-spoofing 'n sync backfires for punk band-
Punk Band Sinclaire's Image Out Of Sync
When Toronto emo-punks Sinclaire decided to spoof boy bands like Backstreet Boys and 'N Sync with the title and artwork of their CD Attention Teenage Girls, they thought it was hilarious -- until some folks didn't get the joke.
'Now we've been pegged as the boy band of hardcore,' laments guitarist Ryan Ford. 'Some people have even started calling us 'N Sinclaire. 'We were just having a laugh. Our singer, Ian (Murray) had written this song that had these cheesy lyrics. They sort of sound like something a boy band would write. We've always thought boy bands are so obvious they should just say, 'Attention, teenage girls!', so that's what we called it. Then we decided to make that the title of the album, and take some boy band-type pictures to go with it. And some people believed it. 'It was a joke,' he says. 'It's amazing how many people took it seriously.'
Taking things seriously is still something of a recent phenomenon for this gang of pals in their mid-20s, who first began jamming in 1997 while still in school in London, Ont. After releasing an EP, Sinclaire -- which also includes bassist Gregg Wolfe and drummer Mike Maxymuik -- caught the attention of respected Canadian indie label Sonic Unyon, who issued their debut album, Attention Teenage Girls, a strong set of punk, popcore and alt-rock numbers whose songcraft belies the lads' tender years. Tonight, Sinclaire play their first local gig at the Royal Albert -- although it should be their second.
'We were supposed to play there in July, but I broke my arm,' Ford says. 'It was a poolside incident. I was drunk and started shooting everyone with the SuperSoaker and they tried to throw me in the pool and I fell. I was gonna try and play with a cast on, but it just wasn't going to work.'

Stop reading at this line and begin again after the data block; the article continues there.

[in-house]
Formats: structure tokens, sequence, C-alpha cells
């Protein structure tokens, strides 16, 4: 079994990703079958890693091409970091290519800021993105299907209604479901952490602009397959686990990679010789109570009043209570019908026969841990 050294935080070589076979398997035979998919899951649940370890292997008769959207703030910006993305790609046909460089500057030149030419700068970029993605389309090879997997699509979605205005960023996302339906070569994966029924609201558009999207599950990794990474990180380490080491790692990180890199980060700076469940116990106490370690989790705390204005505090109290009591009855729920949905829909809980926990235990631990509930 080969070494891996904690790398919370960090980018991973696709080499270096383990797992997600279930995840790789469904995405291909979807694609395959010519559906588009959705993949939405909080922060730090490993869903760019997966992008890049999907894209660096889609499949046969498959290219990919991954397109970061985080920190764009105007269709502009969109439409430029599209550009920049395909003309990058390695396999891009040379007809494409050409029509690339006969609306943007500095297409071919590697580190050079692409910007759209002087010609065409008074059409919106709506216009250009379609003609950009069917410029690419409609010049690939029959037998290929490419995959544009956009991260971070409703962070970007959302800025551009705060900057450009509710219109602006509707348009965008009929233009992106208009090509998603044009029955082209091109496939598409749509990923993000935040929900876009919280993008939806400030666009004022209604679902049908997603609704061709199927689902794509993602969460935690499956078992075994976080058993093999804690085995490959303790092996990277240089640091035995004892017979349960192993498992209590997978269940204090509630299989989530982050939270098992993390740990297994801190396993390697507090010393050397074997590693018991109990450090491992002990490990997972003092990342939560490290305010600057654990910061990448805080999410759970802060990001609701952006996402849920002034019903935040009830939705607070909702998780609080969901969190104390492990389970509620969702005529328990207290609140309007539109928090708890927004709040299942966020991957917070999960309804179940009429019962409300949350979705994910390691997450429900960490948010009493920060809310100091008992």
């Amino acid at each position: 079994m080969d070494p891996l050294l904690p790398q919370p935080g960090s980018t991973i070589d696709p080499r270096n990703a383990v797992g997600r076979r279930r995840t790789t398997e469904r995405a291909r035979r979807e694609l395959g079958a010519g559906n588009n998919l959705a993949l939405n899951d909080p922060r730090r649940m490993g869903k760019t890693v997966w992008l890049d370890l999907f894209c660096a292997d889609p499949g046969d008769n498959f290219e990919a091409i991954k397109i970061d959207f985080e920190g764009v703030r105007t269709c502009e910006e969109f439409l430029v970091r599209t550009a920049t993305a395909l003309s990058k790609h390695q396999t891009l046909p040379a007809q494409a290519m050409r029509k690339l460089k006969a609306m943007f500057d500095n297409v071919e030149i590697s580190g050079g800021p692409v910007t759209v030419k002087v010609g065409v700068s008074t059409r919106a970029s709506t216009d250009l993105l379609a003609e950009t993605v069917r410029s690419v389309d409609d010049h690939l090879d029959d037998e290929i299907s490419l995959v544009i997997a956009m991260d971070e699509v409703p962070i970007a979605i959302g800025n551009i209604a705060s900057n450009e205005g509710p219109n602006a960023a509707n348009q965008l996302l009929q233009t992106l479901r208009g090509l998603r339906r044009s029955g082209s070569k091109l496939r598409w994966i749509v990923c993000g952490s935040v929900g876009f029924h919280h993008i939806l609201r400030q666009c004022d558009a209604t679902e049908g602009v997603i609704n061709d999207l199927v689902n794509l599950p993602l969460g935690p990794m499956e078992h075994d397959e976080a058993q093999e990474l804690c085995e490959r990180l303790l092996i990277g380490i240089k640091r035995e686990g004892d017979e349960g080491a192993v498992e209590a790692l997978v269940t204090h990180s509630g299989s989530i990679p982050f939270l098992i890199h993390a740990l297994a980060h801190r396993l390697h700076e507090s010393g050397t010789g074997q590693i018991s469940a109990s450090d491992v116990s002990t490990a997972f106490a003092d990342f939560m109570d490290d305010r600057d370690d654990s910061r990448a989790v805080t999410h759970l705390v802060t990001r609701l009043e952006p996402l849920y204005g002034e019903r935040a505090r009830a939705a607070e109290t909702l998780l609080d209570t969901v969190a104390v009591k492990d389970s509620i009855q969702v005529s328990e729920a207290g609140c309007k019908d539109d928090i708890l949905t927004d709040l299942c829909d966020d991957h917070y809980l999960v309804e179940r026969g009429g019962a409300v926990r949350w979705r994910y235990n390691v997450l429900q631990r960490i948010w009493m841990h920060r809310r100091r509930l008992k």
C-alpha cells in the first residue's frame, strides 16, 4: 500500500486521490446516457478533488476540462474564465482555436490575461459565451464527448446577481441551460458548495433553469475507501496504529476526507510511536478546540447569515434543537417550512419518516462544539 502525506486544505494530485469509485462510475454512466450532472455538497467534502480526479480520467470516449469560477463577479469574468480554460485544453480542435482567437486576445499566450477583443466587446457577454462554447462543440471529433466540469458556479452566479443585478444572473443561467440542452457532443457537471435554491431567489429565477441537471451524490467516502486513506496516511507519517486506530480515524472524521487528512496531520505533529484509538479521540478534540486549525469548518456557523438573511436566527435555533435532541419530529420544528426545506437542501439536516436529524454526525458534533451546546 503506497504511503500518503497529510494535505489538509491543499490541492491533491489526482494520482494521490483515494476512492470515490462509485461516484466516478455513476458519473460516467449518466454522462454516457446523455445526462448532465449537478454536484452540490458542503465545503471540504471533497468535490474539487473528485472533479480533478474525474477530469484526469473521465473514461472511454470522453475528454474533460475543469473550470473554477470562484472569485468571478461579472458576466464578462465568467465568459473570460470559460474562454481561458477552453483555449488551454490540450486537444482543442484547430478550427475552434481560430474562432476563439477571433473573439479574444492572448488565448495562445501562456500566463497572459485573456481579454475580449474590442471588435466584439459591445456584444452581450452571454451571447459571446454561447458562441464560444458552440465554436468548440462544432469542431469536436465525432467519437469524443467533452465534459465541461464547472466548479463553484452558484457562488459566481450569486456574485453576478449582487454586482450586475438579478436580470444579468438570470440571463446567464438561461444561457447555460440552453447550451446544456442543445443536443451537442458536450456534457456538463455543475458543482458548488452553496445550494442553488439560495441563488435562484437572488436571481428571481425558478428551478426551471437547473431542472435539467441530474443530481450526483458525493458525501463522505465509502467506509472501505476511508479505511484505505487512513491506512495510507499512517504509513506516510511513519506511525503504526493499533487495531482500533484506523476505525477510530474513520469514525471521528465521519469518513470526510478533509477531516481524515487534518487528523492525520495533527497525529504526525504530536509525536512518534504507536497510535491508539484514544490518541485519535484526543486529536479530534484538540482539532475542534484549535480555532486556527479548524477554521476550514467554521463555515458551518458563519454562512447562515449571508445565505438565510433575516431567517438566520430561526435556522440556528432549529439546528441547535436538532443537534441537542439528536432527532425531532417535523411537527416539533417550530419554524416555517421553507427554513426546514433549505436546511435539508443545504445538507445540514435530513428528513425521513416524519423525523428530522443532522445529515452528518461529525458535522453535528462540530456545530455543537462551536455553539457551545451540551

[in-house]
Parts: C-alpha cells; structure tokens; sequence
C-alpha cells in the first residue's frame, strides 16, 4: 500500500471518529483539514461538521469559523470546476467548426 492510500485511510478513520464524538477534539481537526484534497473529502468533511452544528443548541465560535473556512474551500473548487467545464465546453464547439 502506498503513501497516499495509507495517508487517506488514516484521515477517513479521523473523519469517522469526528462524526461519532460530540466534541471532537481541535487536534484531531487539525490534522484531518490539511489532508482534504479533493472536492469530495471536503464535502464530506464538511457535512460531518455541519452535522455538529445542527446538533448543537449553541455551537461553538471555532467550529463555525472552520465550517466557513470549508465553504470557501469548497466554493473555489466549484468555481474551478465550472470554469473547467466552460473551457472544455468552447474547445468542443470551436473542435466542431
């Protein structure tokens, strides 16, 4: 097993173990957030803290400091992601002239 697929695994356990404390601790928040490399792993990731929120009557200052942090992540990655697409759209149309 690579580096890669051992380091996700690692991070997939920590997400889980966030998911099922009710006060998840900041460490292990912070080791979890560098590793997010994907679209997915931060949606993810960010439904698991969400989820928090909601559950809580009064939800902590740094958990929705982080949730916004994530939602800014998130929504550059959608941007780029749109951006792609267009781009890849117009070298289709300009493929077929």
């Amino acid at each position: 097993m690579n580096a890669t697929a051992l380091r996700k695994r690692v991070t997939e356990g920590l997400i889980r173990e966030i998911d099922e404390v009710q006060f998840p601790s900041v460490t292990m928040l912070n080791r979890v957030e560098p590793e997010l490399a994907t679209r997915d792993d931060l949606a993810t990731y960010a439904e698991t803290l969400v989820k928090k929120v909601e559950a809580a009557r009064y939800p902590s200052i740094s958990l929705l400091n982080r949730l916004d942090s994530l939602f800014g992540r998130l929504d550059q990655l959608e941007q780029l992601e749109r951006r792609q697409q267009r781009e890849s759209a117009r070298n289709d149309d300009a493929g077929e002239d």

This time, Ford is being careful -- he has to stay in one piece for the band's longest tour yet. After a gig at the Broadway Community Centre next week, the boys head to Florida, then play their way up the East Coast of the U.S. and through the Maritimes before going home.
All that time will give them plenty of time to work on their dance moves -- just kidding -- and hone new material, which Ford admits is getting poppier by the minute. 'We're not, like, political by any means. We come from the hardcore scene and stuff but we're just a rock band that sings about girls.'
Maybe it has something to do with the band's main influence: '80s rocker Rick Springfield, the guy who wrote Jessie's Girl. 'I listen to Rick Springfield every day,' says Ford. 'Seriously. I'm not kidding. I like his old stuff. Working Class Dog is a great record.'
As for the whole boy-band problem, they plan to address that in the title of their next album, he says. 'We're thinking of calling it From Boys to Men.' Yeah, that should clear that right up.
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